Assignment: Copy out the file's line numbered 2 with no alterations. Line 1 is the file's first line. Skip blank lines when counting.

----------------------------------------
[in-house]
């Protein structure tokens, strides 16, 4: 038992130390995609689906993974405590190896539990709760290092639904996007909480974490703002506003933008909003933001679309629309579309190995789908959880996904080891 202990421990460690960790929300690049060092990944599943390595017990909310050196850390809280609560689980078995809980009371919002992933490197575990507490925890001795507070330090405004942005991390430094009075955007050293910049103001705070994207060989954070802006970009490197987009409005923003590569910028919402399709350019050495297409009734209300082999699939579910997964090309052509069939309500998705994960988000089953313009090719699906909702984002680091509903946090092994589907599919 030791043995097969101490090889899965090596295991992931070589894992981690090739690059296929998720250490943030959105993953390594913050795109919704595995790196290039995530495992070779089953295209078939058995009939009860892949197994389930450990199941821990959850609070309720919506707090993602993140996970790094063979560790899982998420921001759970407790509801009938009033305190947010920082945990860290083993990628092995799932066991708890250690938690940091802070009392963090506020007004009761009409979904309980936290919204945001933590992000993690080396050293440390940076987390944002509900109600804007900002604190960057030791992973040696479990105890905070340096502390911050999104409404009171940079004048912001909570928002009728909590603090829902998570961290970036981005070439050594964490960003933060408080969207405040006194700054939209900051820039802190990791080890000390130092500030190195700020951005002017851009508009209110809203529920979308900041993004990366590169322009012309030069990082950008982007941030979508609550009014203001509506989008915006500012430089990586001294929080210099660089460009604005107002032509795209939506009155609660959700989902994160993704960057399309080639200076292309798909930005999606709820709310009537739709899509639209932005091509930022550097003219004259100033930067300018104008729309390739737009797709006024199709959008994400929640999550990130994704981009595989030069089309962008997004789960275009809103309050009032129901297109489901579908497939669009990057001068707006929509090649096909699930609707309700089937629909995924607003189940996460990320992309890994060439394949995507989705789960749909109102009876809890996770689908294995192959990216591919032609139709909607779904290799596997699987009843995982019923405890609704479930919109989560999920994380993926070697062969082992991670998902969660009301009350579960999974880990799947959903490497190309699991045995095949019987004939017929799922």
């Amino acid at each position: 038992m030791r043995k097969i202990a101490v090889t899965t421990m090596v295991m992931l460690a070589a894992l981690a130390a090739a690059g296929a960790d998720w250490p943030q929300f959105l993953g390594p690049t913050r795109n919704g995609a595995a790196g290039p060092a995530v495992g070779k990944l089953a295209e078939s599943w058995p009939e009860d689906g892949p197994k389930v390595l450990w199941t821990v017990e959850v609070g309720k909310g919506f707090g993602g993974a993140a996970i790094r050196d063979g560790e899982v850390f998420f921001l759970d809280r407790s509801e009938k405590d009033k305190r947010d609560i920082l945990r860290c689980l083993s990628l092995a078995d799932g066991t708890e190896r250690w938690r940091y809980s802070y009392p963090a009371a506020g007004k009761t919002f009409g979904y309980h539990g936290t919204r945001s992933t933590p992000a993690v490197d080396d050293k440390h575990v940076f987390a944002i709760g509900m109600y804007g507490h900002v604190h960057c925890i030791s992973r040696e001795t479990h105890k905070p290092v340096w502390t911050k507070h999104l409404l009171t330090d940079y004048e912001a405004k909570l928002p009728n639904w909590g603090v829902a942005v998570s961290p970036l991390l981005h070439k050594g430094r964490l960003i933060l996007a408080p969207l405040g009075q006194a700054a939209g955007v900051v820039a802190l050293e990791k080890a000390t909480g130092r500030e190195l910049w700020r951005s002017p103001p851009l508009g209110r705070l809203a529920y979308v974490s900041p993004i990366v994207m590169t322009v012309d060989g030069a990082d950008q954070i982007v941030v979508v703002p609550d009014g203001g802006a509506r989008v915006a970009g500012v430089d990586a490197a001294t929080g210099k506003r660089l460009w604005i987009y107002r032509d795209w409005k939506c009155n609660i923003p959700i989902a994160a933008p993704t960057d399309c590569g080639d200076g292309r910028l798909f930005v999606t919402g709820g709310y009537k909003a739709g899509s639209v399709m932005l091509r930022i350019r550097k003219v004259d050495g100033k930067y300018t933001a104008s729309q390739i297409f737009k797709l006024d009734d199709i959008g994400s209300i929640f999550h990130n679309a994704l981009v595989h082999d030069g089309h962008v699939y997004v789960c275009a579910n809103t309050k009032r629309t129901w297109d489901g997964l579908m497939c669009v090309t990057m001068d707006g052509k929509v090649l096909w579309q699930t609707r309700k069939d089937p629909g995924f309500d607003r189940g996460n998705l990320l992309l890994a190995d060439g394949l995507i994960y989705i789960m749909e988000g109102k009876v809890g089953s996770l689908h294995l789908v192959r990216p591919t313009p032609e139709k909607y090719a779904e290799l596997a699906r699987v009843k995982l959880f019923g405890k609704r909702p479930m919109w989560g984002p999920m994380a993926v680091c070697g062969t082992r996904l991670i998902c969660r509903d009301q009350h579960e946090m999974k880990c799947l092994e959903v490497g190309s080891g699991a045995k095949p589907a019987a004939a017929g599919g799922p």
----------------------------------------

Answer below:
């Protein structure tokens, strides 16, 4: 038992130390995609689906993974405590190896539990709760290092639904996007909480974490703002506003933008909003933001679309629309579309190995789908959880996904080891 202990421990460690960790929300690049060092990944599943390595017990909310050196850390809280609560689980078995809980009371919002992933490197575990507490925890001795507070330090405004942005991390430094009075955007050293910049103001705070994207060989954070802006970009490197987009409005923003590569910028919402399709350019050495297409009734209300082999699939579910997964090309052509069939309500998705994960988000089953313009090719699906909702984002680091509903946090092994589907599919 030791043995097969101490090889899965090596295991992931070589894992981690090739690059296929998720250490943030959105993953390594913050795109919704595995790196290039995530495992070779089953295209078939058995009939009860892949197994389930450990199941821990959850609070309720919506707090993602993140996970790094063979560790899982998420921001759970407790509801009938009033305190947010920082945990860290083993990628092995799932066991708890250690938690940091802070009392963090506020007004009761009409979904309980936290919204945001933590992000993690080396050293440390940076987390944002509900109600804007900002604190960057030791992973040696479990105890905070340096502390911050999104409404009171940079004048912001909570928002009728909590603090829902998570961290970036981005070439050594964490960003933060408080969207405040006194700054939209900051820039802190990791080890000390130092500030190195700020951005002017851009508009209110809203529920979308900041993004990366590169322009012309030069990082950008982007941030979508609550009014203001509506989008915006500012430089990586001294929080210099660089460009604005107002032509795209939506009155609660959700989902994160993704960057399309080639200076292309798909930005999606709820709310009537739709899509639209932005091509930022550097003219004259100033930067300018104008729309390739737009797709006024199709959008994400929640999550990130994704981009595989030069089309962008997004789960275009809103309050009032129901297109489901579908497939669009990057001068707006929509090649096909699930609707309700089937629909995924607003189940996460990320992309890994060439394949995507989705789960749909109102009876809890996770689908294995192959990216591919032609139709909607779904290799596997699987009843995982019923405890609704479930919109989560999920994380993926070697062969082992991670998902969660009301009350579960999974880990799947959903490497190309699991045995095949019987004939017929799922």